Jerome: A lot, especially when hailing a taxi. When taxi drivers are choosing their customer, Bangladeshis rank at the bottom of who they want to pick-up since few us can afford to tip.
Me: If that’s as bad as it gets, that’s pretty good.
Jerome: That’s just a symptom of the underlying racism that exists. In restaurants, we are often treated as second class compared to other nationalities. One afternoon when I was walking down the street, and out of the window of a passing school bus flies a piece of wood which hit my feet and the boys are laughing and one shouting, "Go back to your country!"
Ali: It is expressed more easily by the young, it exists, but it isn’t blatant among adults.
Jerome : Really, like the giant signs that were hanging on apartments a couple years ago that read, “NO ASIANS?”
A beat. Ali doesn’t reply.
Jerome: Another incident, at a bus stop, as I'm waiting with some passengers a school bus passes again loaded with noisy students, and one of the students spit on the face of the man beside me, while another threw an empty water bottle which hit him right in the forehead. Another one is in the basketball court, as we are playing, two local teens riding a motorcycle came onto the court and kept repeatedly coming through, knowing we were trying to play.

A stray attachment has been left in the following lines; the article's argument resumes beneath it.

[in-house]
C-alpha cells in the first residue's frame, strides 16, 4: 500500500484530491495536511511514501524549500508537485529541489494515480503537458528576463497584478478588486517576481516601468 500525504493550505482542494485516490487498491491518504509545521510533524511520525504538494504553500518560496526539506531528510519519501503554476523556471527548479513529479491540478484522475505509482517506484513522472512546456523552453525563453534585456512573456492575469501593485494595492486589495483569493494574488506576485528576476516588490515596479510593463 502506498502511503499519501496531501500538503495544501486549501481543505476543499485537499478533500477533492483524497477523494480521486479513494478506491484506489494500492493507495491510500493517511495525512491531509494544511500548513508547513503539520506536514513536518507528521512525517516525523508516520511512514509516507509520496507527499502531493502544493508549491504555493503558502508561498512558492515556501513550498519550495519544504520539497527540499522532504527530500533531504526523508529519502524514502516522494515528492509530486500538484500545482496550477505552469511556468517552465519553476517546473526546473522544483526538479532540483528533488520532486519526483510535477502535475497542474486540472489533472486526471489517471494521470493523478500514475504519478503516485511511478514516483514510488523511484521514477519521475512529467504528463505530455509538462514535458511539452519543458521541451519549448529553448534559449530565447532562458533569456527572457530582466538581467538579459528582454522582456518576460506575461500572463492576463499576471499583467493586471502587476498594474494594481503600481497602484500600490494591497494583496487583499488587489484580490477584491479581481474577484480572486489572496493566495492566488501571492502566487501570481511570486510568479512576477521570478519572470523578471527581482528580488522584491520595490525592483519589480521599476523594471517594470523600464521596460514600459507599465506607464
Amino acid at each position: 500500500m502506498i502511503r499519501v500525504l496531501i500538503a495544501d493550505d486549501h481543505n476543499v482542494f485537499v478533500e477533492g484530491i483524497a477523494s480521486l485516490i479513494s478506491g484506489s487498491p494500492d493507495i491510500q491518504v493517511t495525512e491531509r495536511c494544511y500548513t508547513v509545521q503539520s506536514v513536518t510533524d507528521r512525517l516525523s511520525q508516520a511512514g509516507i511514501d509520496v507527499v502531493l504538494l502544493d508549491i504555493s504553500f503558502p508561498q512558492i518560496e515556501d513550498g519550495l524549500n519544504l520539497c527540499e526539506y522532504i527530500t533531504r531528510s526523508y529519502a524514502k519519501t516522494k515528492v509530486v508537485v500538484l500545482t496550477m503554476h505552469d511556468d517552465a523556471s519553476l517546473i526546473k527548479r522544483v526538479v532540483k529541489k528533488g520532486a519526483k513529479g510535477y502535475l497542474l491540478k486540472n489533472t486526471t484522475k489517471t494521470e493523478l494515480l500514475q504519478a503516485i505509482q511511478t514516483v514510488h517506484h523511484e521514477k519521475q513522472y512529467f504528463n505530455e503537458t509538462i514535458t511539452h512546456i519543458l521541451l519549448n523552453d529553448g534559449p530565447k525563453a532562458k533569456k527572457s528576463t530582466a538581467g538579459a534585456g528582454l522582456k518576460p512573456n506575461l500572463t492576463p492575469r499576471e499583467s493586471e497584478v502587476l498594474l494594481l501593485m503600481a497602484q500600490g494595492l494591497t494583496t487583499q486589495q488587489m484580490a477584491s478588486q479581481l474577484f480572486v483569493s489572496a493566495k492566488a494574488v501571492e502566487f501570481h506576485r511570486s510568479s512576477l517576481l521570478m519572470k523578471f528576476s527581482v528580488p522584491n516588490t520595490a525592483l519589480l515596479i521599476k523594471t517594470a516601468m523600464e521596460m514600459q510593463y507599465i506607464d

Ali drops his head, shaking it slightly.
Ali: It is unfortunate hear of such incidents, and though they do exist, they are limited.
Me: Okay guys, we got off track for a second. What else is good about Dubai?
Jerome: Well, in line with what Ali said earlier, you meet a lot of different nationalities. I also find myself learning a lot from them.
Ali: Dubai is a cosmopolitan city with more than 150 nationalities living and working in it.
Jerome: And although it’s a Muslim country, there are clubs and bars to hang-out every night except during Ramadan.
Ali: Not in all the emirates, but in Dubai and Abu Dhabi this is certainly true. Also, all emirates ban alcohol in Ramadan to respect Muslim’s feelings.
Me: Wow, money, the beach, a certain progressiveness in what is generally a conservative Middle Eastern culture, this seems like a pretty good place to live.
Ali: Well, look, every place has its good and bad sides.
Click here for Part II of this discussion!